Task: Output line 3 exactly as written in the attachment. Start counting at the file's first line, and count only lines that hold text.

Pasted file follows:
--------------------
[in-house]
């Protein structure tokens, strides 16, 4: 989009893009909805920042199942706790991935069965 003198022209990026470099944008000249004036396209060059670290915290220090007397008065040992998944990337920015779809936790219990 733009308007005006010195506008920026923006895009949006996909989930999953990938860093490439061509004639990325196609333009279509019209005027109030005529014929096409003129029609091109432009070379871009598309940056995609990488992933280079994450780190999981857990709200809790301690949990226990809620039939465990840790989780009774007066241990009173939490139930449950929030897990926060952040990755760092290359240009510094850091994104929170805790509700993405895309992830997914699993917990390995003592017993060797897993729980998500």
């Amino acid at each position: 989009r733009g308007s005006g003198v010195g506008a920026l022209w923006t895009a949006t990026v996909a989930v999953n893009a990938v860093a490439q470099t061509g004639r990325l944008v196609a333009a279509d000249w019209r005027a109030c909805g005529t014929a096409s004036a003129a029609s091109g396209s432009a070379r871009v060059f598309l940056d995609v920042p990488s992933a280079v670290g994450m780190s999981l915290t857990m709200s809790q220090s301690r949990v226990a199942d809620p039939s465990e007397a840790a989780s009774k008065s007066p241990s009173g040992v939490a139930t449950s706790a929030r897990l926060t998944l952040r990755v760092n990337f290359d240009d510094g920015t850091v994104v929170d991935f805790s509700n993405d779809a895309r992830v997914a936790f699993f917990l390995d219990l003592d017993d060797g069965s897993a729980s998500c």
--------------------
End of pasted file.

């Amino acid at each position: 989009r733009g308007s005006g003198v010195g506008a920026l022209w923006t895009a949006t990026v996909a989930v999953n893009a990938v860093a490439q470099t061509g004639r990325l944008v196609a333009a279509d000249w019209r005027a109030c909805g005529t014929a096409s004036a003129a029609s091109g396209s432009a070379r871009v060059f598309l940056d995609v920042p990488s992933a280079v670290g994450m780190s999981l915290t857990m709200s809790q220090s301690r949990v226990a199942d809620p039939s465990e007397a840790a989780s009774k008065s007066p241990s009173g040992v939490a139930t449950s706790a929030r897990l926060t998944l952040r990755v760092n990337f290359d240009d510094g920015t850091v994104v929170d991935f805790s509700n993405d779809a895309r992830v997914a936790f699993f917990l390995d219990l003592d017993d060797g069965s897993a729980s998500c």